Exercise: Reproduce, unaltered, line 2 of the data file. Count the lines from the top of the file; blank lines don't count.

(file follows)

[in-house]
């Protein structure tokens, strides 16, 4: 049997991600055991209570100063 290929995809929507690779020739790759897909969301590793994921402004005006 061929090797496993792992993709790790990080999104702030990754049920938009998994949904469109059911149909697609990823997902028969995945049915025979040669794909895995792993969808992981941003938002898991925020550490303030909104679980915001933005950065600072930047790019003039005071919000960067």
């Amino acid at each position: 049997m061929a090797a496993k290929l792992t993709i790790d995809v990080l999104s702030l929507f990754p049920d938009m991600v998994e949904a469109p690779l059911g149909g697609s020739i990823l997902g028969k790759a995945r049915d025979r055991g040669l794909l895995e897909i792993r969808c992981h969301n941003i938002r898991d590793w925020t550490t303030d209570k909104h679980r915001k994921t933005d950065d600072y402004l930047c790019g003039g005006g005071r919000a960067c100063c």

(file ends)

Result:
């Protein structure tokens, strides 16, 4: 049997991600055991209570100063 290929995809929507690779020739790759897909969301590793994921402004005006 061929090797496993792992993709790790990080999104702030990754049920938009998994949904469109059911149909697609990823997902028969995945049915025979040669794909895995792993969808992981941003938002898991925020550490303030909104679980915001933005950065600072930047790019003039005071919000960067």